The state of the independent record label

DVS1
(c) DVS1

Martin Clark, the maker of Keysound Recordings wrote a dilemma-ridden post which is worth reading: The case for and against vinyl in 2018. He basically makes the point that from the audience perspective frictionless usability is all that matters, even if you essentially give up the right to own music of a certain artist. That is the wet dream become real of the major music industry: you can’t own it, re-sell it or copy it. The audience is dependent on the way the music is offered, or rather rented to.

“A publisher I met recently explained physical book sales are still strong because bookshelves are a reflection of your identity, so people buy more books than they read, just to have them on their shelves. Every music producer wants their first work pressed to vinyl because the history of vinyl is written it, and with that comes an illusion of credibility and status, but they are confusing their needs with their audiences’. They’re supplying something that there is dwindling demand for.”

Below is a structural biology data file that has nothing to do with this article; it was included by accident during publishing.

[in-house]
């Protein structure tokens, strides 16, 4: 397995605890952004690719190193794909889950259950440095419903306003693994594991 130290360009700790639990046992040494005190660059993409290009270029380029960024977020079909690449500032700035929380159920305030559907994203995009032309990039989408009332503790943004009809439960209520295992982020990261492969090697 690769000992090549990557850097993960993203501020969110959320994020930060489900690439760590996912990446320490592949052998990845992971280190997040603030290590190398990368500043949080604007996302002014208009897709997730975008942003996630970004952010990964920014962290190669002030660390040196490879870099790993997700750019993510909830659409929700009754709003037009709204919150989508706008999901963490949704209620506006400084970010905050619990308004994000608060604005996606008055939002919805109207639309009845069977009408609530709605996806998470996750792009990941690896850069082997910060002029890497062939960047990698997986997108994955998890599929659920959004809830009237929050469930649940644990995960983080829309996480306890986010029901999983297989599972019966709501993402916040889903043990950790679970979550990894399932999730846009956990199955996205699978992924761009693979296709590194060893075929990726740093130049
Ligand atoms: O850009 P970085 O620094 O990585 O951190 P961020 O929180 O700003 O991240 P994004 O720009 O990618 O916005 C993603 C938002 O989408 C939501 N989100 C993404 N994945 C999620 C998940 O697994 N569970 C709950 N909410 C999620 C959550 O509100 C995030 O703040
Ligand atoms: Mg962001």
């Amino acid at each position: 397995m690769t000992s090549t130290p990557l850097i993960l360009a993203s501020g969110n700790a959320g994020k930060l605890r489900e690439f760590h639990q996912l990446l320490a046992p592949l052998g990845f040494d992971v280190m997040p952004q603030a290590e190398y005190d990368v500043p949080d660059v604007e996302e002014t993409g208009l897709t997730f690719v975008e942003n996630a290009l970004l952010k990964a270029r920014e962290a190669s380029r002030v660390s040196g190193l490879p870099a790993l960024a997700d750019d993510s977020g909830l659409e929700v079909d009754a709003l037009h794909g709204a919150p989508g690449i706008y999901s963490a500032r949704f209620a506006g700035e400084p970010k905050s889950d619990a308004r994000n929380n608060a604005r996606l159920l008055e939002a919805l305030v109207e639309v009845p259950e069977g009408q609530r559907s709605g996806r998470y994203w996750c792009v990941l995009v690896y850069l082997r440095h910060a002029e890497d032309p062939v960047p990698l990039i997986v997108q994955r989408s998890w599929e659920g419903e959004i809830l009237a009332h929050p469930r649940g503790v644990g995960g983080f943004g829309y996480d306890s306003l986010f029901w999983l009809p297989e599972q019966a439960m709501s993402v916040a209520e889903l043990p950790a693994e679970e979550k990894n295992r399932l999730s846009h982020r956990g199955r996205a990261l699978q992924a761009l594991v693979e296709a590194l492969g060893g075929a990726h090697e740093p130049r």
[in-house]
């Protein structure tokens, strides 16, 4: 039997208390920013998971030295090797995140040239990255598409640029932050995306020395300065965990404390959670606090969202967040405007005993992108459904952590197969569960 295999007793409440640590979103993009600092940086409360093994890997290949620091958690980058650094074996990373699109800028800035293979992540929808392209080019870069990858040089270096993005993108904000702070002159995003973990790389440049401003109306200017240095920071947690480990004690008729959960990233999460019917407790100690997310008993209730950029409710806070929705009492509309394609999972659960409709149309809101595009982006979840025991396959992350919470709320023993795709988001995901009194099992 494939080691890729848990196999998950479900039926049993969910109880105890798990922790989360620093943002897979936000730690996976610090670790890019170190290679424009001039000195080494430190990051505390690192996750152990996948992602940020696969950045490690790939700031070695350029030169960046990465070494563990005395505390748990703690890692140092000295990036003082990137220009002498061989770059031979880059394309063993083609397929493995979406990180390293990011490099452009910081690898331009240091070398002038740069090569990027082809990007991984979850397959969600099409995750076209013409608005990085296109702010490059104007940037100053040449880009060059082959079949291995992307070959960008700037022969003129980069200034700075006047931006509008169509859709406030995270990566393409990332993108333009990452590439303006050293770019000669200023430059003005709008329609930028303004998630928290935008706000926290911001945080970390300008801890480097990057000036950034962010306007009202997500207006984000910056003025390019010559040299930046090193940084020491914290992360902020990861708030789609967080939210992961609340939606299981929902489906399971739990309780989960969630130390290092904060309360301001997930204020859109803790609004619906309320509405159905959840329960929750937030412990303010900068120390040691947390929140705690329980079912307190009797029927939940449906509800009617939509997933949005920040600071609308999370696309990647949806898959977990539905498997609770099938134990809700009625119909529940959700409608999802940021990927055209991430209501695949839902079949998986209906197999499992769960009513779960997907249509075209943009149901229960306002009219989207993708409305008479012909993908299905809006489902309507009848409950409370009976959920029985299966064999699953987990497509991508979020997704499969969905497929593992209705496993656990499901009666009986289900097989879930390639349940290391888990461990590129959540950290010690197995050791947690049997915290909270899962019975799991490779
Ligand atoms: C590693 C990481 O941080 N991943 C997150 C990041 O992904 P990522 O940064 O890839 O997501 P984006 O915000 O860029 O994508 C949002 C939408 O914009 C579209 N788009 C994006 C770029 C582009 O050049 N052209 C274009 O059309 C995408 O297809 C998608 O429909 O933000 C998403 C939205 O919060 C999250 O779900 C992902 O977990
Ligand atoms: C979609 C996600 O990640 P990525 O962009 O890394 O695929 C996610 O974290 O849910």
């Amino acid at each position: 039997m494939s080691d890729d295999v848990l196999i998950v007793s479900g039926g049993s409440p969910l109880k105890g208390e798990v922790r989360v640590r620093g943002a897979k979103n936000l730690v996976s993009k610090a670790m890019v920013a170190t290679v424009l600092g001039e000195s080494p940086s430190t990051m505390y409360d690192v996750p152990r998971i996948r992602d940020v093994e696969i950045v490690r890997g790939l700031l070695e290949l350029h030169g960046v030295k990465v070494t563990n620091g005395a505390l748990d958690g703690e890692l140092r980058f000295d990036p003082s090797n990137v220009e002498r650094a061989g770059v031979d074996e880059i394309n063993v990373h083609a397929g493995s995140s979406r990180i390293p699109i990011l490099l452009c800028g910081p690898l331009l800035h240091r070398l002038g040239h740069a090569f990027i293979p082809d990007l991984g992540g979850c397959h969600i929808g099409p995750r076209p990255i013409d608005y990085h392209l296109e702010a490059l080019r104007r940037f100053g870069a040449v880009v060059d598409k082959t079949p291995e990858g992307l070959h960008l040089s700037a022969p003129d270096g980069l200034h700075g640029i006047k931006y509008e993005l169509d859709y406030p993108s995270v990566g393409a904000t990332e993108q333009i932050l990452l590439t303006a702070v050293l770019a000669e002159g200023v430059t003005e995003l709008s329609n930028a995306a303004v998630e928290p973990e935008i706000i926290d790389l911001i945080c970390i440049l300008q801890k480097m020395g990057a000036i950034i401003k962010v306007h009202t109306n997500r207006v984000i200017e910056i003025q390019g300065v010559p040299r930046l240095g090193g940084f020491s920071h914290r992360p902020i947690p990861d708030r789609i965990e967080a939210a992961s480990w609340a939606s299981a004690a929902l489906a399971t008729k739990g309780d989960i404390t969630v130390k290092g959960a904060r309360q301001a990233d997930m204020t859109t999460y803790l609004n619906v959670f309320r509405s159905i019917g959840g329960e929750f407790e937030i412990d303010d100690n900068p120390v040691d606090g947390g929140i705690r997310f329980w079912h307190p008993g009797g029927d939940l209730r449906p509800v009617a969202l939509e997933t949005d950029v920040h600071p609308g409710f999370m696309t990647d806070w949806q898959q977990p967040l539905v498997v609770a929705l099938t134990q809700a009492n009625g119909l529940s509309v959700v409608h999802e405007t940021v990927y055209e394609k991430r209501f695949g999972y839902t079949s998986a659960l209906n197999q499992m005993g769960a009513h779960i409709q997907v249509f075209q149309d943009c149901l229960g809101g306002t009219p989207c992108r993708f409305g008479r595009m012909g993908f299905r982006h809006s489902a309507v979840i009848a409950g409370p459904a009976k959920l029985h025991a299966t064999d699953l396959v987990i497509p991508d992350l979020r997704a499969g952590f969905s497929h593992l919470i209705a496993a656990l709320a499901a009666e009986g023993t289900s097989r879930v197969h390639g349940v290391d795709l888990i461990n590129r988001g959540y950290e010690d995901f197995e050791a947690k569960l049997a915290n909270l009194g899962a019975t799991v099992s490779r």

I don’t think there is a dwindling demand for cultural identity in music though. In a way, independent record labels are still the provider for that demand because they are able to offer a rich set of possibilities to bond with artists, music and culture that is beyond superficiality.